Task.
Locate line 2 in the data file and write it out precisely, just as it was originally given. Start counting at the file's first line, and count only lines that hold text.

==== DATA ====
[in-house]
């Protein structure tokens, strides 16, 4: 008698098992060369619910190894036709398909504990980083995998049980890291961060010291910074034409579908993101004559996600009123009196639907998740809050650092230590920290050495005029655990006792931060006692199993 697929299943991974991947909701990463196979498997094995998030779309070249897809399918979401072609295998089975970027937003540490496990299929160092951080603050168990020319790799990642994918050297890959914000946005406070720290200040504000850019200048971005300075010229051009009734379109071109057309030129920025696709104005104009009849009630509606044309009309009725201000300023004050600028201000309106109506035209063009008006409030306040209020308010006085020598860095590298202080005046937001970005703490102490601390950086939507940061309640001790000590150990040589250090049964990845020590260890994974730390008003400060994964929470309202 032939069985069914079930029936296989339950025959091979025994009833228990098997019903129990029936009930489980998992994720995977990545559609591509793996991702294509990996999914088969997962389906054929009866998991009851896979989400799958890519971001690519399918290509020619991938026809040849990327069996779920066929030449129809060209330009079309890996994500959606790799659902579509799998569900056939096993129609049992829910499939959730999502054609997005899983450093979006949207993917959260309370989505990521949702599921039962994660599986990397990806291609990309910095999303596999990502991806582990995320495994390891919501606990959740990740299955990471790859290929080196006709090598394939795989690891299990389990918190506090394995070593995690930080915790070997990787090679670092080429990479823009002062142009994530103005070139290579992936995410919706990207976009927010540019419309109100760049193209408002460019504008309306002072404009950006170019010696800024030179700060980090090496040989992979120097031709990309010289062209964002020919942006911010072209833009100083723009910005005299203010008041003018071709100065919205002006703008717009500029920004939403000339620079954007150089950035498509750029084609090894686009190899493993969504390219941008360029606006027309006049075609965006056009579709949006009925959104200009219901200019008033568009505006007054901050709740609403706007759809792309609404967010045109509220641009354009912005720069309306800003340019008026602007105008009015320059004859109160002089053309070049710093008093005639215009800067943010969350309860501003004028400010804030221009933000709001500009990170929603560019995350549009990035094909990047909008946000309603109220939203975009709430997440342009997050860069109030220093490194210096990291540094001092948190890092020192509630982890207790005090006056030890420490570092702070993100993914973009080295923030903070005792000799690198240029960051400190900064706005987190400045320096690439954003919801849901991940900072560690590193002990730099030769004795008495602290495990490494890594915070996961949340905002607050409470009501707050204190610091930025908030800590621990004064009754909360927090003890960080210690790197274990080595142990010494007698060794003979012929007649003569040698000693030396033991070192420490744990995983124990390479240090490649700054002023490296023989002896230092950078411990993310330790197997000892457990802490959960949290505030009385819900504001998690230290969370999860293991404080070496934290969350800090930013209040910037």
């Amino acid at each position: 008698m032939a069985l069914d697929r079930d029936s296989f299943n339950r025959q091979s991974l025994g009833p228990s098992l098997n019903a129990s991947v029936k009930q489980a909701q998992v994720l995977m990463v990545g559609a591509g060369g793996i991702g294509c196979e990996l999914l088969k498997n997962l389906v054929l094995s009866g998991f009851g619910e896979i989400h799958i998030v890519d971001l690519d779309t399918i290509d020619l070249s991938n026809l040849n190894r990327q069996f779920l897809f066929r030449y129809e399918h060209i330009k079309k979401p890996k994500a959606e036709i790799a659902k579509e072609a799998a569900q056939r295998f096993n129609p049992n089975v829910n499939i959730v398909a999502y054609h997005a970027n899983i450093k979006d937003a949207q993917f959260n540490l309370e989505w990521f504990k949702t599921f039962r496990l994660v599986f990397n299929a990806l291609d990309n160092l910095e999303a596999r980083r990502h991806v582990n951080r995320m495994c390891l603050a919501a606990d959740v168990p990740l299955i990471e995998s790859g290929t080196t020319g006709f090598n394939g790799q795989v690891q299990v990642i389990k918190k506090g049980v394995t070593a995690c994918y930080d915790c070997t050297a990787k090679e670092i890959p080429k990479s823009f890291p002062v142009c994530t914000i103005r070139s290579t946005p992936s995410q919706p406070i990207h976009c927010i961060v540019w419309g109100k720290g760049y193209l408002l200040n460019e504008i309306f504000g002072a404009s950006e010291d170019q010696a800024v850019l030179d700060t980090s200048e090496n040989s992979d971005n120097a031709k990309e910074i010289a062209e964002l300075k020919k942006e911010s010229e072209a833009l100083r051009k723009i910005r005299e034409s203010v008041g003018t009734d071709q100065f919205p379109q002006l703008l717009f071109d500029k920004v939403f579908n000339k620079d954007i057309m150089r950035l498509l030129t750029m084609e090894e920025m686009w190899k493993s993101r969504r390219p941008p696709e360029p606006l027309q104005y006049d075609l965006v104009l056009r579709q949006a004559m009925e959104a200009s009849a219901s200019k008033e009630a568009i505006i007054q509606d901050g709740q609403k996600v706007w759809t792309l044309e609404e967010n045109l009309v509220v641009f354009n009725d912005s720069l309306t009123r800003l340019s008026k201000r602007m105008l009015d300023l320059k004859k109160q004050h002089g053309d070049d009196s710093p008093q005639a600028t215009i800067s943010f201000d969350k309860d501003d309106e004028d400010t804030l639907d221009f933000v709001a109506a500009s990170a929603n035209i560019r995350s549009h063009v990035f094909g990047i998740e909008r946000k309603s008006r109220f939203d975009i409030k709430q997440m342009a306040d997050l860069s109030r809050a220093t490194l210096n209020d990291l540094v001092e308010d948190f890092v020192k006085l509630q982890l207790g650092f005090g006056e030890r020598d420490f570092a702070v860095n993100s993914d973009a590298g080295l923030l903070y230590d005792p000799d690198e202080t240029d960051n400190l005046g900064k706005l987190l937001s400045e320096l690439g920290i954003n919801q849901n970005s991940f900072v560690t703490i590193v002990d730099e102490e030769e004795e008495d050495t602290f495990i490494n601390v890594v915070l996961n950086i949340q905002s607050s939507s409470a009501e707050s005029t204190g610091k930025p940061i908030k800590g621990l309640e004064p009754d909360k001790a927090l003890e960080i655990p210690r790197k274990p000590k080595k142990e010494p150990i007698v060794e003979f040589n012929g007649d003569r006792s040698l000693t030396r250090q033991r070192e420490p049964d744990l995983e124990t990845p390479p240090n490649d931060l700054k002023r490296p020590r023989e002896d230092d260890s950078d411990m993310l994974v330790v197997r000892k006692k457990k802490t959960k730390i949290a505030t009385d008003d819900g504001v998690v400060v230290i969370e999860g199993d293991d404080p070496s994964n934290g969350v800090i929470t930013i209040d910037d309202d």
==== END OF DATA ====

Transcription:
């Protein structure tokens, strides 16, 4: 008698098992060369619910190894036709398909504990980083995998049980890291961060010291910074034409579908993101004559996600009123009196639907998740809050650092230590920290050495005029655990006792931060006692199993 697929299943991974991947909701990463196979498997094995998030779309070249897809399918979401072609295998089975970027937003540490496990299929160092951080603050168990020319790799990642994918050297890959914000946005406070720290200040504000850019200048971005300075010229051009009734379109071109057309030129920025696709104005104009009849009630509606044309009309009725201000300023004050600028201000309106109506035209063009008006409030306040209020308010006085020598860095590298202080005046937001970005703490102490601390950086939507940061309640001790000590150990040589250090049964990845020590260890994974730390008003400060994964929470309202 032939069985069914079930029936296989339950025959091979025994009833228990098997019903129990029936009930489980998992994720995977990545559609591509793996991702294509990996999914088969997962389906054929009866998991009851896979989400799958890519971001690519399918290509020619991938026809040849990327069996779920066929030449129809060209330009079309890996994500959606790799659902579509799998569900056939096993129609049992829910499939959730999502054609997005899983450093979006949207993917959260309370989505990521949702599921039962994660599986990397990806291609990309910095999303596999990502991806582990995320495994390891919501606990959740990740299955990471790859290929080196006709090598394939795989690891299990389990918190506090394995070593995690930080915790070997990787090679670092080429990479823009002062142009994530103005070139290579992936995410919706990207976009927010540019419309109100760049193209408002460019504008309306002072404009950006170019010696800024030179700060980090090496040989992979120097031709990309010289062209964002020919942006911010072209833009100083723009910005005299203010008041003018071709100065919205002006703008717009500029920004939403000339620079954007150089950035498509750029084609090894686009190899493993969504390219941008360029606006027309006049075609965006056009579709949006009925959104200009219901200019008033568009505006007054901050709740609403706007759809792309609404967010045109509220641009354009912005720069309306800003340019008026602007105008009015320059004859109160002089053309070049710093008093005639215009800067943010969350309860501003004028400010804030221009933000709001500009990170929603560019995350549009990035094909990047909008946000309603109220939203975009709430997440342009997050860069109030220093490194210096990291540094001092948190890092020192509630982890207790005090006056030890420490570092702070993100993914973009080295923030903070005792000799690198240029960051400190900064706005987190400045320096690439954003919801849901991940900072560690590193002990730099030769004795008495602290495990490494890594915070996961949340905002607050409470009501707050204190610091930025908030800590621990004064009754909360927090003890960080210690790197274990080595142990010494007698060794003979012929007649003569040698000693030396033991070192420490744990995983124990390479240090490649700054002023490296023989002896230092950078411990993310330790197997000892457990802490959960949290505030009385819900504001998690230290969370999860293991404080070496934290969350800090930013209040910037």